Piloting the 2022 Indian FTR 1200 S along Arizona’s 117-year-old Apache Trail, the subtle updates are immediately felt, especially in the curves. The refinements clarify what Indian Motorcycle attempts to achieve—cool nostalgic looks with a modern sportbike feel.One day aboard the FTR, from galloping across town to triple-digit highway cruising to cowboy-country twisties that resemble some of Spain’s finest southern roads, and I walked away easily with some insight.Yes, I walked away easily because the rod in my right femur usually has me limping away after tearing around on most upright bikes. Here’s what I found out about the 2022 Indian FTR 1200 S, which sits between the standard FTR and the FTR R Carbon in the line.
1. The 2022 FTR 1200 S arrives with 17-inch wheels versus the previous model’s 19-/18-inch setup, which dramatically increases cornering performance. I never complained about the 19/18s, but the only quick way through some corners was aggressively backing it in. Of course, that type of riding produces grins, but sometimes I get lazy and want the bike to do most of the work. The 17s help provide the solution here. They also add to comfort/control on the highways, and a more planted feeling in town, especially during a few mock emergency-braking experiments. No worries, cool nostalgia lovers, Indian continues to offer the 19/18 combo on the FTR Rally.2. The FTR’s 17s are shod with Metzeler Sportec, which provided endless grip throughout the day. The use of 17s also allows for an infinite variety of tires, from super grippy sport tires to sport touring tires that will go the distance while providing enough handling. Check out my Metzeler Sportec M9 RR tire test at Spain’s Circuito Ascari.3. Besides the tires, the suspension travel is shorter to lower the chassis. The suspension travel was reduced from 5.9 inches to 4.7 inches, front and rear, giving the FTR S a feel more like an all-day upright sportbike. Dare I say the bike had a Monster 1200 feel to it? The shorter suspension and revamped triple-tree shorten the trail (3.9 vs. 5.1 inches) and steepen the rake (25.3 vs. 26.3 degrees). That allows me to flick the bike quicker into and out of turns.4. Like the base FTR, the S has fully adjustable ZF Sachs suspension and only needed a quick tune for my ride. The bike initially felt like it had too much rebound damping. However, after some slight adjustments, the chassis responded better to my style of loading the front brakes and riding the rear brake on the endless tight, decreasing radius turns. In short, the lower travel and fully adjustable suspension make this motorcycle outhandle the previous FTR in every way.5. The new 2022 FTR’s seat height drops from 32.1 to 30.7, which inspires a feeling of control due to being flat-footed when stopper. Though 1.4 inches doesn’t sound like much, it makes a drastic difference when talking about a motorcycle’s seat height. The lower seat height also helps lower the center of gravity, which aids in sharper handling. Further, it makes the FTR more accessible to riders with shorter inseams.6. The 1203cc V-twin engine remains the same at its core. However, it is now producing 120 horsepower and 87 ft-lbs of torque that delivers happiness in town, in the twisties, or on the highway. That’s down three horsepower from the previous model, but I didn’t notice one difference in power. Most noticeable is the added smoothness. Gone is the annoying surge found on previous FTRs. Indian attributes the fix to “optimized electronics” that smooth throttle response. Indian didn’t go into much technical detail here, but it sounds like they simply remapped the ECU.7. The six-speed transmission is geared for everyday street duty, with short first- and second gears, and a tall sixth gear. During the spirited sport riding, I short-shifted, allowing the transmission to stay in third or fourth gear and let the natural wide torque curve of the engine do the work.8. Heat is drastically reduced compared to the previous models. Though the temps didn’t go above 80 while testing in Arizona, the heat soak in some stop-and-go traffic on the thighs was barely felt. This is due to a simple redesign of the air reflectors on the right and left sides of the front of the radiator, and something that many modern cruiser riders know about—rear cylinder deactivation while at a stop. If you don’t like rear-cylinder deactivation, it can be turned off.9. The three riding modes—Sport, Standard, and Rain—worked as they should for each situation, although I didn’t experience any rain during the launch. I used standard in town for the noticeably softer throttle response. The rest of the time, I kept it in Sport, which provided a much more aggressive throttle response. Although bold, it’s not so fierce that it dilutes the smooth feeling when abruptly transitioning to wide-open throttle.10. Traction control saved me twice in sandy corners in Sport mode. I did feel the tire slip out about a foot while transitioning into full throttle out of a corner. In Standard mode, this would not have happened. In Rain mode, you can feel the traction control working across loose dirt.11. Other electronics include cruise control, wheelie control, and rear-wheel lift mitigation that are independently integrated into each riding mode. No worries for the hooligan types; when in Sport mode, wheelies are easy while clutching the twin.12. The handlebar is narrower than the previous FTR, tucked in from 33.9 to 32.5 inches. This gives the FTR an upright sportbike feel rather than flat tracker ergonomics. Like the decreased seat height, the change improves psychological confidence.13. Thankfully, Indian stuck with the much-respected Brembo braking system on the FTR. The 320mm discs up front squeezed by four-piston calipers produces all the grip and feel needed at the lever for the sportiest of riding. The rear 260mm disc and two-piston caliper have the feel needed to tighten up the line while carrying too much speed into Apache Trail’s decreasing radius turns. As for the cornering ABS, it also worked flawlessly. My only complaint—it’s not switchable, so you can’t have hooligan fun with the rear wheel under braking.14. The dash is a 4.3-inch full-color TFT touchscreen. It features an intuitive layout that allows you to choose between two gauge views, including my favorite with a giant circular track and the gear position in the upper right-hand corner. An easy-to-reach switch from your throttle hand’s index fingers allows you to switch from the main gauge to the first settings page. From there, it’s a simple one-finger push to switch off traction control or change riding modes while on the move (close the throttle to activate). The screen also automatically adjusts based on sunlight input. I read the display clearly throughout the day. A few moments in direct sunlight that would reflect and distract on many other motorcycle gauges was handled effortlessly by the FTR’s display.15. The 1200 S gets an Akrapovič exhaust system. The sound over the base model increases the audible balls of the V-twin, delivering a sound that competes with the best of the Japanese upright sportbikes. Although I didn’t ride a base model, I know the upgrade is worth it just for the noise and looks.16. You have a choice of two colors for the 2022 Indian FTR 1200 S—White Smoke and Maroon Metallic. I spent my day upon the Maroon Metallic and got nothing but compliments from passersby wanting to soak up the Arizona skies at Tortilla Flat, a community where I stopped for lunch. The fun part? The most compliments arrived from those riding Harleys. There is a heritage feeling involved in the Maroon Metallic because it carries the Indian head versus the White Smoke’s simple Indian script logo.17. I didn’t limp away from this first ride aboard the 2022 Indian FTR 1200 S, which says much about how much I respect this motorcycle. How a bike of this genre reacts at spirited paces is what I seek first. Next, though, is comfortable ergonomics that don’t cause me to limp after a long day of spirited riding. The genius of the FTR 1200 S design is that it does both. Whether you want to head home and sip some bourbon to chill the mindset after ripping the canyons, or settle into bed after looking cool all day in town, the new FTR 1200 S delivers. And, for me, all without a limp.Photo Credits:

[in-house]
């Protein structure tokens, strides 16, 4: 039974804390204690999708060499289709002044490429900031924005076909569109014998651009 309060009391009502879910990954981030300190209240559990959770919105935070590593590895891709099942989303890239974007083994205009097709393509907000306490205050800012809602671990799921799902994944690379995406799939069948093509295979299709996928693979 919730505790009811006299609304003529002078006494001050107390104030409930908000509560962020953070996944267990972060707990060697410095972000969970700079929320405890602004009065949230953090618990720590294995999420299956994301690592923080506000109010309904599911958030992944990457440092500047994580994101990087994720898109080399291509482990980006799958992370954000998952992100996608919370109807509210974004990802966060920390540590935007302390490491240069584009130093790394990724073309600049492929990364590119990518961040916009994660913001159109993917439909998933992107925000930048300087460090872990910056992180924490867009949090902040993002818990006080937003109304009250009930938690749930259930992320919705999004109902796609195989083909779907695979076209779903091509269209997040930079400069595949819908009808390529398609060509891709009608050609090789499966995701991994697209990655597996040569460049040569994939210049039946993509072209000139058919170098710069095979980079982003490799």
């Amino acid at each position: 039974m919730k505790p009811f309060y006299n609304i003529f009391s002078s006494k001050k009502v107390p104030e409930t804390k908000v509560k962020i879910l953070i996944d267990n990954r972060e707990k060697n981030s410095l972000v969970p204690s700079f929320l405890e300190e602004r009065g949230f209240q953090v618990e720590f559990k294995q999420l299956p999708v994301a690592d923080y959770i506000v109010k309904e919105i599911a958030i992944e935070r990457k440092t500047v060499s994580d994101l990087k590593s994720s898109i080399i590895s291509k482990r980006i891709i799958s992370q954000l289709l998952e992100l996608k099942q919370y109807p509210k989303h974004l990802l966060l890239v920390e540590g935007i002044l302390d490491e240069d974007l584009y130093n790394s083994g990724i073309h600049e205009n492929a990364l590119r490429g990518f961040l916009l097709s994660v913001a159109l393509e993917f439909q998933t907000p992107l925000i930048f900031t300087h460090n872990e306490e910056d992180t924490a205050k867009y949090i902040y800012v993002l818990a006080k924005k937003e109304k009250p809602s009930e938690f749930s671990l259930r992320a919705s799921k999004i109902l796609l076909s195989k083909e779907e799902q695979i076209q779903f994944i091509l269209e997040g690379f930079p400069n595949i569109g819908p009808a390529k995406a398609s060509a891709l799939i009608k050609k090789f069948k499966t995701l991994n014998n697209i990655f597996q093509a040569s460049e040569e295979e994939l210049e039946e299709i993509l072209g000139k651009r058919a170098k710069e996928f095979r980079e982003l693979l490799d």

This week Teejay chats to Tyler Poppe. Tyler works on the TV show Mayans MC–and yet he doesn’t ride an American V-Twin. Wassup with that?? Also, Arthur finds out from friend Mike Cardillo about his thoughts on the full-size version of the Kawasaki KLX 140R F trail bike.